Mesenchyme Cells in the Sand Dollar Dendraster

Echinoid embryos have two populations of mesenchymal cells with distinct fates and origins. Just before gastrulation the vegetal end of the blatula thickens and flattens (top left image). Some of the vegetal plate cells delaminate and accumulate in a heap just inside the blastocoel cavity (second through fourth images). These primary mesenchyme cells arrange themselve is a loose circlet around the archenteron as it invaginates, then fuse with each other and secrete the larval skeletal spicules. The very first triradiate spicules are faintly visible in the fifth image. Meanwhile, about halfway through gastrulation, secondary mesenchyme cells begin to emerge from the archenteron tip. Many of these cells will form coelomic pouches and some will form larval muscles.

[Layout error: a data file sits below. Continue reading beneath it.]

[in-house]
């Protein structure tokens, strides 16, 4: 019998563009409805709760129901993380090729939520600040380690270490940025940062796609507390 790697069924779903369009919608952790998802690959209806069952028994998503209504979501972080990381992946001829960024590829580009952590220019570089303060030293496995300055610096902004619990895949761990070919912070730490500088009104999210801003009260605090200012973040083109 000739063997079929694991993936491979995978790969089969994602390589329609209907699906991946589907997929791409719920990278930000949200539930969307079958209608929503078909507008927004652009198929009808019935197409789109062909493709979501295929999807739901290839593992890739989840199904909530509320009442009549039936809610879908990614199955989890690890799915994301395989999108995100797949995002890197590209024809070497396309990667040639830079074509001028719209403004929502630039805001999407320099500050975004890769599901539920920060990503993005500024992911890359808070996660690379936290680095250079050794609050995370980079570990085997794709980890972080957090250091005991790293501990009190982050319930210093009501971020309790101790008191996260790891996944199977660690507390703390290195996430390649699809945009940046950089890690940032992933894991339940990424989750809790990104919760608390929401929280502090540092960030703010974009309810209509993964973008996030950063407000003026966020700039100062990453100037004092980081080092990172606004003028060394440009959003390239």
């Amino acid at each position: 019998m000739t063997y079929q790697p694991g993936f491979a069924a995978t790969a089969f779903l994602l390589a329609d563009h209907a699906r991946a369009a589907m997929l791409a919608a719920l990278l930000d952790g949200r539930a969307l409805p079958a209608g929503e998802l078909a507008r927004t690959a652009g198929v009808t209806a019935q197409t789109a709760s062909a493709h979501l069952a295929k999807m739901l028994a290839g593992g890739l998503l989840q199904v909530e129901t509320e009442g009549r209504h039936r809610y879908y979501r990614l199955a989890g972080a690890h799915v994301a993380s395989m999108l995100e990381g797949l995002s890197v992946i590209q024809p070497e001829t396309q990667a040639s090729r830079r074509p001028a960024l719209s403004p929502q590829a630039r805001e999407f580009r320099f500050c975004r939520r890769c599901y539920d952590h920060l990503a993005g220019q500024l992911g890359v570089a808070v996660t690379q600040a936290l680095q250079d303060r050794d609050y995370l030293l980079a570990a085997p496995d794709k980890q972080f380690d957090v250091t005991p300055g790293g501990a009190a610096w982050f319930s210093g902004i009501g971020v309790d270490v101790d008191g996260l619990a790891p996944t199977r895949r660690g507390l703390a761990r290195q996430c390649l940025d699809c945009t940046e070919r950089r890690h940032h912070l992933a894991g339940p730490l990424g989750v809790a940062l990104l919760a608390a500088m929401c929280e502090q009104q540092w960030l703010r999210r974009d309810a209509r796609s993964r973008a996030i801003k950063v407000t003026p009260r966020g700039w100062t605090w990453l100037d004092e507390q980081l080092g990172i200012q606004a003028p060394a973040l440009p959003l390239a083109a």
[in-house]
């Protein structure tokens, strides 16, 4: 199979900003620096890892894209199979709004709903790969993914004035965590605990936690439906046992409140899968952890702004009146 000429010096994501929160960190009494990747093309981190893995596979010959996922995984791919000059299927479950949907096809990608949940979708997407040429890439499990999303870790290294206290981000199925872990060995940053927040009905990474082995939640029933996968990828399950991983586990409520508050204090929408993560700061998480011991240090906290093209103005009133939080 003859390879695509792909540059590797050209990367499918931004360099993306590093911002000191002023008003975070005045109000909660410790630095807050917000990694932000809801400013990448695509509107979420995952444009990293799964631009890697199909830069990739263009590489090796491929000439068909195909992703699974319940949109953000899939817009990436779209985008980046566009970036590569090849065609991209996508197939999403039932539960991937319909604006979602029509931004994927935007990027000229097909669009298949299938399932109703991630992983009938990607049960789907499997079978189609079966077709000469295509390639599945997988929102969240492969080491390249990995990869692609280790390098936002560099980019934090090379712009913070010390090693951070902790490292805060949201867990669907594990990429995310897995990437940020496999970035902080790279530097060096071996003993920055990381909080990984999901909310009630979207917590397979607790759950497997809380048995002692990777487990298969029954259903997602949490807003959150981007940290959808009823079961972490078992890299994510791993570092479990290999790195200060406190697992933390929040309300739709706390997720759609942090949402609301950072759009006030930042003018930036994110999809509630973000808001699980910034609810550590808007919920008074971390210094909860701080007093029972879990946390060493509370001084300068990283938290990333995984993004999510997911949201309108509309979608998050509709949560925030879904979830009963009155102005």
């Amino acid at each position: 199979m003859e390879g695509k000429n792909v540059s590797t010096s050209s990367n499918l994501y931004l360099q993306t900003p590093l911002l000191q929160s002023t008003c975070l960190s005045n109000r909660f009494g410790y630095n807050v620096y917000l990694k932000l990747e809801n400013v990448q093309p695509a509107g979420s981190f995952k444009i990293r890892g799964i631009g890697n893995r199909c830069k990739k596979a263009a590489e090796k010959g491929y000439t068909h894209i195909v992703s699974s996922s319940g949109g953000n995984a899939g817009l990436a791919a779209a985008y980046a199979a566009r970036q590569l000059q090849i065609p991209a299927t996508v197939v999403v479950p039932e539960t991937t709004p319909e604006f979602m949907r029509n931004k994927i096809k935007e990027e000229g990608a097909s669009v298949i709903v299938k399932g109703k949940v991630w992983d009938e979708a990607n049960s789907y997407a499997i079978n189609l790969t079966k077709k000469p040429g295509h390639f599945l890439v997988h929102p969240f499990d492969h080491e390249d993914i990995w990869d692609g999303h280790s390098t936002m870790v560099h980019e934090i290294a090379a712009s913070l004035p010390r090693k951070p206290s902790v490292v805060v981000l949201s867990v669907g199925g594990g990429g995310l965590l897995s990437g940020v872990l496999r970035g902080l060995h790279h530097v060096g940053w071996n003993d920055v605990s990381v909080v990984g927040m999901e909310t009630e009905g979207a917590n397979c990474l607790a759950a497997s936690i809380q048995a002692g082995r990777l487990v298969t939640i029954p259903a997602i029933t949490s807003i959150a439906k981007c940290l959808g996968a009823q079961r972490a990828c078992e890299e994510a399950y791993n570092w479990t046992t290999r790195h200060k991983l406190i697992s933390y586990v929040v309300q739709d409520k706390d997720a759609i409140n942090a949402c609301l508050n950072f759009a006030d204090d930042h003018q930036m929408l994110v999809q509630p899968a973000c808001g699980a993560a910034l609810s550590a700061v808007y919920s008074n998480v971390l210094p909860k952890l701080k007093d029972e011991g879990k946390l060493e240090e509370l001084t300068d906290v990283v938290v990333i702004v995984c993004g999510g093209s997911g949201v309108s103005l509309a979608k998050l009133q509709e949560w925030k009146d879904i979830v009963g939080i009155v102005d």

Except for the embryo in the middle of the top row, these embryos were slightly flattened with a coverslip, on the one hand to stop the little buggers from swimming off before their pictures were taken and on the other hand to make it easier to capture the cells inside the blastocoel.